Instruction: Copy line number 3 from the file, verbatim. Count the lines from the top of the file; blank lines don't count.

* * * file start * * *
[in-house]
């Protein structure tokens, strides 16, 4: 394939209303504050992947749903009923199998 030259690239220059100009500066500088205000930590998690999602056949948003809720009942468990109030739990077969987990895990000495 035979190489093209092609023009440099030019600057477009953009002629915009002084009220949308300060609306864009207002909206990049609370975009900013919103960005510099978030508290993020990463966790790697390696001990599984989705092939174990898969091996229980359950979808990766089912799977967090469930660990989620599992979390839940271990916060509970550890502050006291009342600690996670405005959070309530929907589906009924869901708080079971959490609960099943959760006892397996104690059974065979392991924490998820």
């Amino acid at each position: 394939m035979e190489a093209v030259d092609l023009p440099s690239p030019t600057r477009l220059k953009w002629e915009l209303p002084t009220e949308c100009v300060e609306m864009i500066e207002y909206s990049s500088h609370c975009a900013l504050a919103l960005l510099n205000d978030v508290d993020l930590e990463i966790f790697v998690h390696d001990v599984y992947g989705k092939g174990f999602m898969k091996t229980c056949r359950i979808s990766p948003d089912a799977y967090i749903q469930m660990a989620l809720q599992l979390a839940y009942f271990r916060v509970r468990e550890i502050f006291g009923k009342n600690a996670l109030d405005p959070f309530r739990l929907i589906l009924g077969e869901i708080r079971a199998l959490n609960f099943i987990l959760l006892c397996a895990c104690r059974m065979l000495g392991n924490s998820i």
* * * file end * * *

């Amino acid at each position: 394939m035979e190489a093209v030259d092609l023009p440099s690239p030019t600057r477009l220059k953009w002629e915009l209303p002084t009220e949308c100009v300060e609306m864009i500066e207002y909206s990049s500088h609370c975009a900013l504050a919103l960005l510099n205000d978030v508290d993020l930590e990463i966790f790697v998690h390696d001990v599984y992947g989705k092939g174990f999602m898969k091996t229980c056949r359950i979808s990766p948003d089912a799977y967090i749903q469930m660990a989620l809720q599992l979390a839940y009942f271990r916060v509970r468990e550890i502050f006291g009923k009342n600690a996670l109030d405005p959070f309530r739990l929907i589906l009924g077969e869901i708080r079971a199998l959490n609960f099943i987990l959760l006892c397996a895990c104690r059974m065979l000495g392991n924490s998820i």